Last October, Kathleen Hooper trained for and successfully completed her first marathon at the Bank of America Chicago Marathon. This year, she is back for more.
“It was an amazing experience on race day. The crowds lift you,” Hooper reflects. “Running through all the distinct Chicago neighborhoods, you see the diversity of our great city.”
In 2018, Hooper will again run the Bank of America Chicago Marathon on the Erika’s Lighthouse Charity Team. Erika’s Lighthouse is an organization that educates and raises awareness about teenage depression, striving to break down the stigma surrounding mental health issues. Hooper has been on the Erika’s Lighthouse Council since 2015.
“I first learned about Erika’s Lighthouse in August 2014 when my family moved from Connecticut to the Chicago area and settled in Winnetka,” Hooper says. “I met Ginny and Tom Neuckranz, the founders of this wonderful charity, and was moved by their story and strength to give back amidst such difficult circumstances and wanted to be a part of it.”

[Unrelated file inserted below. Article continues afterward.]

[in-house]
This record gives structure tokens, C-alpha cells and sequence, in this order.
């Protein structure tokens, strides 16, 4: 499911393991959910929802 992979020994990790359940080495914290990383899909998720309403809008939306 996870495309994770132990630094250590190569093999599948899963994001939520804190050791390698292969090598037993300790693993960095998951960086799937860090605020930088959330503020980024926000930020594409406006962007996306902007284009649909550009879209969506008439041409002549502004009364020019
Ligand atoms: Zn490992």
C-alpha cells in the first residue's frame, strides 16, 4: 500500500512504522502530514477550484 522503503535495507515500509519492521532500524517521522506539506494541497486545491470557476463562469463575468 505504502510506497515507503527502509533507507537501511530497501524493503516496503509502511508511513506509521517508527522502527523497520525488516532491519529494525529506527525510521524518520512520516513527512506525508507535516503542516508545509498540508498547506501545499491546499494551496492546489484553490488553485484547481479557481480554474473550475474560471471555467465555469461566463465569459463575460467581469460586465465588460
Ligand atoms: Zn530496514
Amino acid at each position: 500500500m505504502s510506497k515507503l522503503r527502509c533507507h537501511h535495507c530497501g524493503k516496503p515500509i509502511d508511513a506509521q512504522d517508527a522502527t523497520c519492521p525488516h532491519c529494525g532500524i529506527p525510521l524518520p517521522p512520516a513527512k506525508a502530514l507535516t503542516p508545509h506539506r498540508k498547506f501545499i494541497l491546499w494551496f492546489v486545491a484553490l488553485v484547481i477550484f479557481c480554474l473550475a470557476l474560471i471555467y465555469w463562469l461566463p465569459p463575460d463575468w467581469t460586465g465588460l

The organization began in 2004 after 14-year-old Erika Neuckranz committed suicide; Ginny and Tom decided to help prevent similar occurrences among youth, teens and their families by starting an educational program. They founded Erika’s Lighthouse that same year, and 14 years later, the charity is impacting over 60,000 individuals a year, with programs in 18 states. The Bank of America Chicago Marathon is the organization’s third-largest charity event.
Originally, Hooper started running to challenge herself; long-distance running was not easy for her nor did she think she would be the best at it. She ran track in high school and continued shorter distances in college, but a marathon never seemed to be on her radar.
“I expected running to be lonely since I like team sports, but and it’s not,” she says. “I received so much support and advice, from all the people I ran with, whether it be how to hydrate, fuel, or gear. Plus, my family has been behind me 100 percent from start to finish; I couldn’t do it without them.”
For her first marathon, her goal was to just finish. Now, Hooper wants to beat her previous time, and have a stronger finish.
In 2018, Hooper will be sharing the experience with her niece, Nikki, who is also on the Erika’s Lighthouse charity team and will be running her first marathon.
“What I enjoy most about running are the kinds of people it attracts. They are generous, encouraging and committed,” she adds.
Originally featured in Chicago Athlete Magazine – Author Mark Buciak